JPMorgan Chase Institute’s Local Consumer Commerce Index Shows a 0.3 Percent Decrease in Consumer Spending Growth in October 2016

Growth contributions from large businesses rebounded significantly from September 2016

WASHINGTON--()--Today, the JPMorgan Chase Institute released its Local Consumer Commerce Index (LCCI) for October 2016, which showed that five of the 15 U.S. cities analyzed saw positive growth in year-over-year spending. However, overall, year-over-year consumer spending growth declined by 0.3 percent in October – making it the fourth consecutive month of negative growth.

Denver continued to experience the fastest growth of all cities studied, this time at 7.9 percent year-over-year. Across all 15 cities, growth contributions from large businesses rebounded significantly from September 2016, adding 1.2 percentage points to overall growth. However, this rebound was offset by declines in growth contributions from small and medium businesses.

This report provides a timely view of how the following cities and surrounding metro areas are faring economically, both individually and in aggregate: Atlanta, Chicago, Columbus, Dallas, Denver, Detroit, Houston, Miami, Los Angeles, New York, Phoenix, Portland (OR), San Diego, San Francisco, and Seattle. By looking at actual anonymized financial transactions, LCCI offers an ongoing, dynamic view of the health and vibrancy of the U.S. consumer and the places where businesses operate.

“Despite a slight contraction, October 2016 brought some positive developments in local consumer commerce,” said Diana Farrell, President and CEO of the JPMorgan Chase Institute. “Large businesses helped drive this change, as did ongoing spending growth from millennials and low income consumers. We are hopeful that November and December brought continued increases thanks to local holiday spending.”

The key highlights from the latest Index include:

  • Smaller cities, such as Seattle, San Diego, Denver, Portland, and Columbus, continued to grow faster than mid-sized and large cities, with a 2.1 percent overall average growth rate in October 2016.
  • The top forty percent of consumers – from an income perspective - continued to be a drag on growth in October 2016, slightly overshadowing the positive growth contributed by the bottom sixty percent in that month.
  • Small business growth contributions fell sharply in October 2016, subtracting 0.5 percentage points from growth in that month. This is a significant decline relative to the 2.3 percentage point contribution in September. This is only the fourth time in our series that small businesses have detracted from growth.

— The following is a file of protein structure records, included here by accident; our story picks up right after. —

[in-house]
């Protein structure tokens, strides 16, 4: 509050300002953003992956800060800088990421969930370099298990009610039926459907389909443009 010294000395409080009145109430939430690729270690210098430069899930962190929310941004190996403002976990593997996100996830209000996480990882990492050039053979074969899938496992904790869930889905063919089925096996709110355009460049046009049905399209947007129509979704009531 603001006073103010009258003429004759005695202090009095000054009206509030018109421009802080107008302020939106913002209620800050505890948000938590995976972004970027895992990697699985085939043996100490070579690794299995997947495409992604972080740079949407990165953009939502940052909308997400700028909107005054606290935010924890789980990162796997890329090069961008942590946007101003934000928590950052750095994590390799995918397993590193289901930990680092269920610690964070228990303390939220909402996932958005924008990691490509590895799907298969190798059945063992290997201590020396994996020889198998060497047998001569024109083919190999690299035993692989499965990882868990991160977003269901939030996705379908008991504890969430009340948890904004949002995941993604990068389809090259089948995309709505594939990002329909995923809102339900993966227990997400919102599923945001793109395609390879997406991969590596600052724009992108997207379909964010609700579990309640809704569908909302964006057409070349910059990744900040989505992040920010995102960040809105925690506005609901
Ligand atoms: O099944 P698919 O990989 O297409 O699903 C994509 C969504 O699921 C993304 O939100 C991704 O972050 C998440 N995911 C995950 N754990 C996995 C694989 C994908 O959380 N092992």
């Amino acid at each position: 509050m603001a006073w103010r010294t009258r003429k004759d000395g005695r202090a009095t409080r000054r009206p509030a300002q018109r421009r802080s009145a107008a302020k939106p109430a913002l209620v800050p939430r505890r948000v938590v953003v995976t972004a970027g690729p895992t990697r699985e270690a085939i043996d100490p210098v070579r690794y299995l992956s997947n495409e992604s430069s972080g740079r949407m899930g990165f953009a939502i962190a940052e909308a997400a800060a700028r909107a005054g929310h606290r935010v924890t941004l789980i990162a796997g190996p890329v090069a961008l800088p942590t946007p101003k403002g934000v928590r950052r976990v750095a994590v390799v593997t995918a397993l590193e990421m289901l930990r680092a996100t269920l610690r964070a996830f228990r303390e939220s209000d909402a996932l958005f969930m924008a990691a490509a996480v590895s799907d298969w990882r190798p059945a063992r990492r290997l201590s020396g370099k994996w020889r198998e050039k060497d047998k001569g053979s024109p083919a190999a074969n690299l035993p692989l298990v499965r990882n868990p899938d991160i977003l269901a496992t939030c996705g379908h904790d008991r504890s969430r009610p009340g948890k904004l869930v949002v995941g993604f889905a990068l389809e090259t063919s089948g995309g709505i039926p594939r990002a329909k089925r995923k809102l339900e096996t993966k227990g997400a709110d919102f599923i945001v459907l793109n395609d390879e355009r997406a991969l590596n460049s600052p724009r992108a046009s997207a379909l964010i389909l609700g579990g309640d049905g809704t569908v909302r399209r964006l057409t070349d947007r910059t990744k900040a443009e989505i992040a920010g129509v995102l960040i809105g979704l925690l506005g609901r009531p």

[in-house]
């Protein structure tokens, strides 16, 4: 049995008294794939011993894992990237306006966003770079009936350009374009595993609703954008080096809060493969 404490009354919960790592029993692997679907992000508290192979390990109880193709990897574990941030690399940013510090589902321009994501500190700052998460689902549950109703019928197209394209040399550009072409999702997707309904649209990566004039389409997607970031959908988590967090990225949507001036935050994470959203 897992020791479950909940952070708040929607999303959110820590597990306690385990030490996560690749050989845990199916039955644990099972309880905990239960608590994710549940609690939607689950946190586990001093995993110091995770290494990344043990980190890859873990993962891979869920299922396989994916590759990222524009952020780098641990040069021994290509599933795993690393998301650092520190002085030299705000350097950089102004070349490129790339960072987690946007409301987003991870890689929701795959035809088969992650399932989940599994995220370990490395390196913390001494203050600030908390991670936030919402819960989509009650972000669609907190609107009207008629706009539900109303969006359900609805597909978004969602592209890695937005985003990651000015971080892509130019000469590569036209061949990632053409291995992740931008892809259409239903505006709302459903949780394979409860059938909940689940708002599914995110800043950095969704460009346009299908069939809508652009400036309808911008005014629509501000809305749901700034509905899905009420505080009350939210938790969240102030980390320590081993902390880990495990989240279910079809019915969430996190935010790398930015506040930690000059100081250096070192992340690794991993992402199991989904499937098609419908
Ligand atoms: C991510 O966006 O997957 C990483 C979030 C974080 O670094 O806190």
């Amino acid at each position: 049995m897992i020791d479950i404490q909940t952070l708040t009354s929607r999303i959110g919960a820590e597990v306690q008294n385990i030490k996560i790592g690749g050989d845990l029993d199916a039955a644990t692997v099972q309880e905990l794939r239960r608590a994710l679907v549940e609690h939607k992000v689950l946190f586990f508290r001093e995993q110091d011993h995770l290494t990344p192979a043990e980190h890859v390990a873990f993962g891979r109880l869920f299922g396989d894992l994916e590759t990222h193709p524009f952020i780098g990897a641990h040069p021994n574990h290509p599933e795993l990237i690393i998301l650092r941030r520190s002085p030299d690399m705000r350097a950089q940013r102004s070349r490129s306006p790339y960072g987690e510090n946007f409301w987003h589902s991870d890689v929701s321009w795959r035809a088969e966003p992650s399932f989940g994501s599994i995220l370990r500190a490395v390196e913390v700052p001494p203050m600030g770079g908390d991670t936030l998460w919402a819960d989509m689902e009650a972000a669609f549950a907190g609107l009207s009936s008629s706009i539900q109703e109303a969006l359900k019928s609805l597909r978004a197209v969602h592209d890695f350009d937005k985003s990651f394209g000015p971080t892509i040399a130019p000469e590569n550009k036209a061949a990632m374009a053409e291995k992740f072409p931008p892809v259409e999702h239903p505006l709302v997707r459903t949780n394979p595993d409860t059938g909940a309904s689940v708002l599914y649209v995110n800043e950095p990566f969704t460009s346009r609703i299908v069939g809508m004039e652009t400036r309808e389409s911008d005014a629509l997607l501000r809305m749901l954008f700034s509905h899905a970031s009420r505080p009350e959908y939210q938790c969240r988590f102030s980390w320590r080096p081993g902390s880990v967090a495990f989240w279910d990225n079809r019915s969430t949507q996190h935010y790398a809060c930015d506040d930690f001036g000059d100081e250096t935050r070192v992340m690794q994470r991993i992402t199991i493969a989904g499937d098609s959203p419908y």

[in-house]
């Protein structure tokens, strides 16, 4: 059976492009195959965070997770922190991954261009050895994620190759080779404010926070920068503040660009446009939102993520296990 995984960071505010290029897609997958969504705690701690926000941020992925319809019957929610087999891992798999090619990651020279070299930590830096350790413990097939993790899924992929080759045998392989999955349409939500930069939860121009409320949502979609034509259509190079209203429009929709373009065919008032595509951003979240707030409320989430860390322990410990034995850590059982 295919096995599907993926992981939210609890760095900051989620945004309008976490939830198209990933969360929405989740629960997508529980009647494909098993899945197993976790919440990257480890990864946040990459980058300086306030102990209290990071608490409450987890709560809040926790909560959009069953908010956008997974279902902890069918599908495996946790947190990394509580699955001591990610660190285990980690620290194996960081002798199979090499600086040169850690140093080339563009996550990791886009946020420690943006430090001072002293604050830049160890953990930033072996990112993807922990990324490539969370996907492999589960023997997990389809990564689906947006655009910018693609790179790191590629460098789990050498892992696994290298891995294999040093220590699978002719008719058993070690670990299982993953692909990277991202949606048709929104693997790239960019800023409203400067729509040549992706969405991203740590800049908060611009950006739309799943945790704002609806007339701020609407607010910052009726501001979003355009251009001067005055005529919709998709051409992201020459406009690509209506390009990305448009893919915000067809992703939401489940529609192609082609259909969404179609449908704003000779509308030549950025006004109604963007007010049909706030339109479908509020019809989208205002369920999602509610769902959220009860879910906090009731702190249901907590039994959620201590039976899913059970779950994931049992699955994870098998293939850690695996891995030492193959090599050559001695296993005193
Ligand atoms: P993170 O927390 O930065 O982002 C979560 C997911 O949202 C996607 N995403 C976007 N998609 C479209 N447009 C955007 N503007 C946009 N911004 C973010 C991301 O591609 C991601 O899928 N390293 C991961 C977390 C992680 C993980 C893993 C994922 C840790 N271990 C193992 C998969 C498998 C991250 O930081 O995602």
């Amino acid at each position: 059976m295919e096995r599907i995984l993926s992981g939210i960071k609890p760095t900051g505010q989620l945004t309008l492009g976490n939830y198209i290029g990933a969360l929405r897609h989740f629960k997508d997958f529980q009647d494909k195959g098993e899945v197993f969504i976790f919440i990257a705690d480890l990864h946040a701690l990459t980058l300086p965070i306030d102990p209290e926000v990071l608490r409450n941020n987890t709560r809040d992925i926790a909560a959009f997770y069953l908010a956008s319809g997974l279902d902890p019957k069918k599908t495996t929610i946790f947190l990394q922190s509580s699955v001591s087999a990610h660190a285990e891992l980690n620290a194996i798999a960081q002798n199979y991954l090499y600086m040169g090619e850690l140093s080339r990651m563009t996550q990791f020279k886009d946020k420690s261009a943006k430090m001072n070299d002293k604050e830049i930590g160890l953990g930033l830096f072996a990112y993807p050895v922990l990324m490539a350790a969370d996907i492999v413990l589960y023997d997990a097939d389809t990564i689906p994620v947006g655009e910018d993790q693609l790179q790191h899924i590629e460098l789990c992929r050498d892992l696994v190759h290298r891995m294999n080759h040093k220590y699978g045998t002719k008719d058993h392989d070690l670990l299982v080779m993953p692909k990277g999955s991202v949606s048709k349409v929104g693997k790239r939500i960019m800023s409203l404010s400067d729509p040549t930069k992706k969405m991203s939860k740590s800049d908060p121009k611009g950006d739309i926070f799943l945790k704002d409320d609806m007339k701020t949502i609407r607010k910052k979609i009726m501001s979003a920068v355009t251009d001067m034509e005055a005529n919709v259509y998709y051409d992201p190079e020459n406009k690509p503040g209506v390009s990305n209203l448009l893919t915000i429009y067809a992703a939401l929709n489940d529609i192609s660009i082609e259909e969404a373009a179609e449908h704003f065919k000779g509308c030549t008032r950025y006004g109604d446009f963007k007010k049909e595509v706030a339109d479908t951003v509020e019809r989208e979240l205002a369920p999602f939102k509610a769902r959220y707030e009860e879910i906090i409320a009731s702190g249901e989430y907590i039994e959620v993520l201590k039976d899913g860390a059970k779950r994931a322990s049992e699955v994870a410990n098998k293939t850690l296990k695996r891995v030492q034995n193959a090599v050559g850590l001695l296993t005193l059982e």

• Large businesses recovered significantly from the 2 percentage point subtraction from overall growth in September 2016, contributing 1.2 percentage points to growth in October.
  • With a contribution of 0.9 percentage points, year-over-year spending growth on nondurables, such as office supplies and clothing, recovered in October after the decline experienced in September 2016.

The LCCI offers unique advantages over existing measures of consumer spending.

  • The LCCI captures actual transactions, instead of self-reported measures of how consumers think they spend.
  • The LCCI provides timely data on spending in 15 major metropolitan areas; such geographic granularity is unavailable in most other spending measures. These 15 cities mirror the geographic and economic diversity of larger metropolitan areas in the United States and account for 32 percent of retail sales nationwide.
  • The index also presents a more granular view of local consumer commerce through five important lenses: consumer age, consumer income, business size, product type, and consumer residence relative to the location of the business. For each lens, we show how different segments contributed to year-over-year spending growth.
  • The LCCI captures economic activity in sectors that previously have not been well understood by other data sources. These include sectors such as food trucks, new merchants, and personal services.

Each release of the LCCI will describe the economic picture of local communities and provide a powerful tool for city development officials, businesses, investors, and statistical agencies to better understand the everyday economic health of consumers, businesses, and the places they care about.

About the JPMorgan Chase Institute

The JPMorgan Chase Institute is a global think tank dedicated to delivering data-rich analyses and expert insights for the public good. Its aim is to help decision makers – policymakers, businesses, and nonprofit leaders – appreciate the scale, granularity, diversity, and interconnectedness of the global economic system and use better facts, timely data, and thoughtful analysis to make smarter decisions to advance global prosperity. Drawing on JPMorgan Chase & Co.’s unique proprietary data, expertise, and market access, the Institute develops analyses and insights on the inner workings of the global economy, frames critical problems, and convenes stakeholders and leading thinkers. For more information visit:


JPMorgan Chase Institute
Nicole Kennedy, 215-864-5732


JPMorgan Chase Institute
Nicole Kennedy, 215-864-5732